Blood tests, diagnostic imaging, biopsy, or a combination of these may be used to diagnose and determine the extent (stage) of liver cancer.
Diagnosing liver cancer may begin with a blood test to measure the level of alpha fetoprotein (AFP), a protein produced by the liver. An elevated AFP level may be an indication of hepatocellular carcinoma, the most common type of primary liver cancer. If liver cancer is suspected, the doctor may order additional blood tests to measure liver function and determine whether surgery or other treatments are appropriate.
Our physicians use the latest imaging techniques to pinpoint the exact location of liver tumors and determine the condition of the liver and surrounding organs and blood vessels. Diagnostic imaging techniques are capable of revealing precise details, such as the exact size and density of a newly diagnosed tumor, which can aid in predicting a tumor's response to treatment. Imaging technology also helps guide surgeons and interventional radiologists during a variety of therapeutic procedures.
Here are some of the imaging techniques commonly used in liver cancer:
- Triphasic CT
Doctors first determine the extent of the disease through CT scanning, an accurate method of diagnosing and staging liver cancer. Triphasic CT provides images of the liver, gallbladder, bile ducts, and nearby lymph nodes during three different phases of blood flow through the liver.
This technique, which may reveal the extent of tumor growth within the liver and surrounding organs and blood vessels, can help determine whether a tumor can be surgically removed.
A small probe uses sound waves to identify the location and number of tumors, as well as tumor involvement with blood vessels (tumors located near blood vessels may be more difficult to remove). Ultrasound also can be used to distinguish a cancerous mass from a benign tumor.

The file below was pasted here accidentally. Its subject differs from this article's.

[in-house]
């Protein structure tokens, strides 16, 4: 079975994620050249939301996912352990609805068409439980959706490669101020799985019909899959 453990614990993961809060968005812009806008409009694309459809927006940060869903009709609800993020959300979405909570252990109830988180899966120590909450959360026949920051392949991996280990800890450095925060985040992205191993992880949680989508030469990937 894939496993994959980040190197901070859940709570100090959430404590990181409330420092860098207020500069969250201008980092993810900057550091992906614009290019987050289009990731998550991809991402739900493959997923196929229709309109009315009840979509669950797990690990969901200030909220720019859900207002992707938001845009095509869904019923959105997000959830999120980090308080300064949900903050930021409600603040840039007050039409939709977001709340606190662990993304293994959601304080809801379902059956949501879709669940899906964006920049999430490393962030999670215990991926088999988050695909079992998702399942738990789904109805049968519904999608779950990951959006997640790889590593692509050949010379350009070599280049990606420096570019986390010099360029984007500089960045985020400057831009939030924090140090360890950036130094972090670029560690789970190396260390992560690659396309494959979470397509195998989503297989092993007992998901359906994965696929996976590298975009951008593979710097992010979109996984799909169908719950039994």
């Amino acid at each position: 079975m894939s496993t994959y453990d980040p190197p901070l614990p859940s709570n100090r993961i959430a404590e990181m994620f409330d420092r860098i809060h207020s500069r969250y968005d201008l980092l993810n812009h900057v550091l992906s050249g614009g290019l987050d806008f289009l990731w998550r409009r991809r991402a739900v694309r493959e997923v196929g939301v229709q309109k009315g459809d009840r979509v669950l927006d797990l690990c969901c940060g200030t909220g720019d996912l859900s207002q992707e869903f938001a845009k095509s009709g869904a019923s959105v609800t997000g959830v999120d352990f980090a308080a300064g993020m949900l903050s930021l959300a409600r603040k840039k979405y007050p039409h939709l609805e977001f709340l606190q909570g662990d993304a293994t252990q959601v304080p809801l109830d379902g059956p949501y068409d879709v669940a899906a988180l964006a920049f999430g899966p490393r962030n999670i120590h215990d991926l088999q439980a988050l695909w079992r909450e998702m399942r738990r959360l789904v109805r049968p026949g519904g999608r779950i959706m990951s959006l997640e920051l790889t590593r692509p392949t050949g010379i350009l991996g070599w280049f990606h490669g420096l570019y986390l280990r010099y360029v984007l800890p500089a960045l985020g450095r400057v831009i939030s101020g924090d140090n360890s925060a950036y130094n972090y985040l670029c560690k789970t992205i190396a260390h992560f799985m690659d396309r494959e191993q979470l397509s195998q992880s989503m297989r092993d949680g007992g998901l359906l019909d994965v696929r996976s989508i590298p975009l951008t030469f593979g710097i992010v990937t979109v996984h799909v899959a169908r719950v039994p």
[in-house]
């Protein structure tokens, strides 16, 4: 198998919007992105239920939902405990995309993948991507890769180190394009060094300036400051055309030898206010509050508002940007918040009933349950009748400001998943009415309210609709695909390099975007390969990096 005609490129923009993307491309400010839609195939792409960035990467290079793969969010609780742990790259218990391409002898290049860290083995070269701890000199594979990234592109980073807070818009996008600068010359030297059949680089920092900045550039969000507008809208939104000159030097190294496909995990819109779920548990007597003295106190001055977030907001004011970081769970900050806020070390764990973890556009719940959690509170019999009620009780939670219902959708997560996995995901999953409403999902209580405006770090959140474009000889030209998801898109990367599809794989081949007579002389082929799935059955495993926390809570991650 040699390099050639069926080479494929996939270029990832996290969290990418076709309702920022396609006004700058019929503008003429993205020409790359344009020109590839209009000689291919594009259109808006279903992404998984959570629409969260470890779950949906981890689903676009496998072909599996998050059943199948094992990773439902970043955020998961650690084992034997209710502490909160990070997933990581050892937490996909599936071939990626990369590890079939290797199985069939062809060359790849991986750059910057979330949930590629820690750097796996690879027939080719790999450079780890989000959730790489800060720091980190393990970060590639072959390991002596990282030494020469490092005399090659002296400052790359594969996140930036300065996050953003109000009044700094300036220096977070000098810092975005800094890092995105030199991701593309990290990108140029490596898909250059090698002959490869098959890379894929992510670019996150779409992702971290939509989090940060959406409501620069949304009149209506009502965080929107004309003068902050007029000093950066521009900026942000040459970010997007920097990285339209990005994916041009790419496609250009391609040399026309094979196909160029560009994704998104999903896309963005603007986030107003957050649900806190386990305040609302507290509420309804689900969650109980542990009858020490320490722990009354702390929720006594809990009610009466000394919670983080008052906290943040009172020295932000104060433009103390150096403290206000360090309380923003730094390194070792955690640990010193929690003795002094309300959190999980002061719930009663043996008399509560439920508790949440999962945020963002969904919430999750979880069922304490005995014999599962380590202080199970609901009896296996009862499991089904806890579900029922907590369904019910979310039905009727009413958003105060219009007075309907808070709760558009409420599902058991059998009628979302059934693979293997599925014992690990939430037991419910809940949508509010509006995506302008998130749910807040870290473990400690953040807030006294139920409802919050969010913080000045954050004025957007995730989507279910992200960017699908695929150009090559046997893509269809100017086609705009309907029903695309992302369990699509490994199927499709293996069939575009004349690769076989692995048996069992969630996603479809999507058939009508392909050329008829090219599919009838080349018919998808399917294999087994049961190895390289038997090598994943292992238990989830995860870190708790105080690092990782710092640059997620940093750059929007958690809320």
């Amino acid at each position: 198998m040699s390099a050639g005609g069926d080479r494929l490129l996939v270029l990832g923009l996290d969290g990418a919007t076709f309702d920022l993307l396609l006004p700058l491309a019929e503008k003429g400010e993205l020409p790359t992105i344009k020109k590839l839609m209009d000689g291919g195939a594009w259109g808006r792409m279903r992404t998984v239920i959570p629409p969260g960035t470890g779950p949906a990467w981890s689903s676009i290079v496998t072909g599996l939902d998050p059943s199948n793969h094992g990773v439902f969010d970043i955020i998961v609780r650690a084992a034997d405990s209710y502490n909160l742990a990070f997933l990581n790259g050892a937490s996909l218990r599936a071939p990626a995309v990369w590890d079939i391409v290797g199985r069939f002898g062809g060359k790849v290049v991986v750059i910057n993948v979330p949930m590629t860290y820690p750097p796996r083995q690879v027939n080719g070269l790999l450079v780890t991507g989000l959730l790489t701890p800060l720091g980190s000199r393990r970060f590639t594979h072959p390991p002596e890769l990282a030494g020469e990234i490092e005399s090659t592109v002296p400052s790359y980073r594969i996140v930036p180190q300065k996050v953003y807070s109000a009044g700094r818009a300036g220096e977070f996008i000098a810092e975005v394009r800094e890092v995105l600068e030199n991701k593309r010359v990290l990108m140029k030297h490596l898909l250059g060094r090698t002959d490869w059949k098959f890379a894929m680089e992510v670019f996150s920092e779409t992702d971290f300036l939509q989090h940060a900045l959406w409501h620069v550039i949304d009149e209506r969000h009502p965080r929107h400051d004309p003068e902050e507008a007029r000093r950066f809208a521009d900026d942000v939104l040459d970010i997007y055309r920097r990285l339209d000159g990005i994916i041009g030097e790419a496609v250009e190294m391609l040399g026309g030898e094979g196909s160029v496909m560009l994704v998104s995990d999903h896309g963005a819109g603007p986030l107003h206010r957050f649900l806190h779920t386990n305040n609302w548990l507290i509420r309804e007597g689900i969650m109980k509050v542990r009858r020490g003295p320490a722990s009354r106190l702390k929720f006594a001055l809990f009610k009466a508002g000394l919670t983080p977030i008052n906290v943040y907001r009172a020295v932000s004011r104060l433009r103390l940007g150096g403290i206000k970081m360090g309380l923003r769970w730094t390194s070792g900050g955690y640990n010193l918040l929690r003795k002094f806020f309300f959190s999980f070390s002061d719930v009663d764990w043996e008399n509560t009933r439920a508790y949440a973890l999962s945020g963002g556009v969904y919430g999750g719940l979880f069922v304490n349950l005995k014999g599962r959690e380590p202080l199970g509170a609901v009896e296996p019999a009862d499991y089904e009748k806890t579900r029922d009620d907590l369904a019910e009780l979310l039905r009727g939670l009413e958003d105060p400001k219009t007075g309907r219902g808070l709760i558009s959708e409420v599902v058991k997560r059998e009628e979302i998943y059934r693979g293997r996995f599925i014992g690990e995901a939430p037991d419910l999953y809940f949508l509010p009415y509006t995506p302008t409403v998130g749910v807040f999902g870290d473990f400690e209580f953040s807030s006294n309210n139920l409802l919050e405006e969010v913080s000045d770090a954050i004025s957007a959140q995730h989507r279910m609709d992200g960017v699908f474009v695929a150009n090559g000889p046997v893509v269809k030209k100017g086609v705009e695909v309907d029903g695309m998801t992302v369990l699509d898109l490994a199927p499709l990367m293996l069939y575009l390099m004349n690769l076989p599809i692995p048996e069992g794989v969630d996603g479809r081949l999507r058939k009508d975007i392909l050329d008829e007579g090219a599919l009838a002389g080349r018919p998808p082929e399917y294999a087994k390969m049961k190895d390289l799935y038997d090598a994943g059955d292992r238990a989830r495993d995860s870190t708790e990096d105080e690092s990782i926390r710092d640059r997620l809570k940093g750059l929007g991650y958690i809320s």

Additional Diagnostic Techniques
The following diagnostic tests may be required to gain more information about the extent of the tumor and the types of cells involved.
A small tissue sample may be obtained for microscopic examination through a technique called fine-needle aspiration (the removal of tissue or fluid for examination under a microscope).
A laparoscope — a thin, lighted tube with a camera on its tip — is passed through a small incision in the abdominal wall to view the liver and surrounding organs, and remove tissue samples for biopsy. Laparoscopy can be used to avoid the need for exploratory surgery in some patients.
Researchers at Memorial Sloan-Kettering are evaluating novel methods of diagnosing and staging primary liver tumors. Studies are underway to determine the potential value of diagnostic techniques such as volumetric CT, dynamic contrast-enhanced MRI and ultrasound, and nuclear imaging to identify new markers for the disease.